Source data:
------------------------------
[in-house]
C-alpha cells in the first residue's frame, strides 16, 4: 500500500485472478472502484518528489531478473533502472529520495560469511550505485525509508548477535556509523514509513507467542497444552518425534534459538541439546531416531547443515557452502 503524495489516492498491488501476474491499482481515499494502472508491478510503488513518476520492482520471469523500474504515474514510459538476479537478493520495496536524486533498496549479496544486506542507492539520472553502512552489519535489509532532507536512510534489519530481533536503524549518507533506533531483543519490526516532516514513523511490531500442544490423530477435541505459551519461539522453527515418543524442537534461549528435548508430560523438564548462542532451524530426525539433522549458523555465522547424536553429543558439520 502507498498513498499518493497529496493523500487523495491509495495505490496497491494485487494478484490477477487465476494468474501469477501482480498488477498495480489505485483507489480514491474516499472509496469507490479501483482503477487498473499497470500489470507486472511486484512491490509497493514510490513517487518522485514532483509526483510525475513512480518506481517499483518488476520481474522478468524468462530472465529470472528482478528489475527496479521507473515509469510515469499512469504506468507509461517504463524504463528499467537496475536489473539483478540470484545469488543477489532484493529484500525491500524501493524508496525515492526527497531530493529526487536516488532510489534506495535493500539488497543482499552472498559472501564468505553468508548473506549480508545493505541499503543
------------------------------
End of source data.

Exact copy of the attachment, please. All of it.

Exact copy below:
[in-house]
C-alpha cells in the first residue's frame, strides 16, 4: 500500500485472478472502484518528489531478473533502472529520495560469511550505485525509508548477535556509523514509513507467542497444552518425534534459538541439546531416531547443515557452502 503524495489516492498491488501476474491499482481515499494502472508491478510503488513518476520492482520471469523500474504515474514510459538476479537478493520495496536524486533498496549479496544486506542507492539520472553502512552489519535489509532532507536512510534489519530481533536503524549518507533506533531483543519490526516532516514513523511490531500442544490423530477435541505459551519461539522453527515418543524442537534461549528435548508430560523438564548462542532451524530426525539433522549458523555465522547424536553429543558439520 502507498498513498499518493497529496493523500487523495491509495495505490496497491494485487494478484490477477487465476494468474501469477501482480498488477498495480489505485483507489480514491474516499472509496469507490479501483482503477487498473499497470500489470507486472511486484512491490509497493514510490513517487518522485514532483509526483510525475513512480518506481517499483518488476520481474522478468524468462530472465529470472528482478528489475527496479521507473515509469510515469499512469504506468507509461517504463524504463528499467537496475536489473539483478540470484545469488543477489532484493529484500525491500524501493524508496525515492526527497531530493529526487536516488532510489534506495535493500539488497543482499552472498559472501564468505553468508548473506549480508545493505541499503543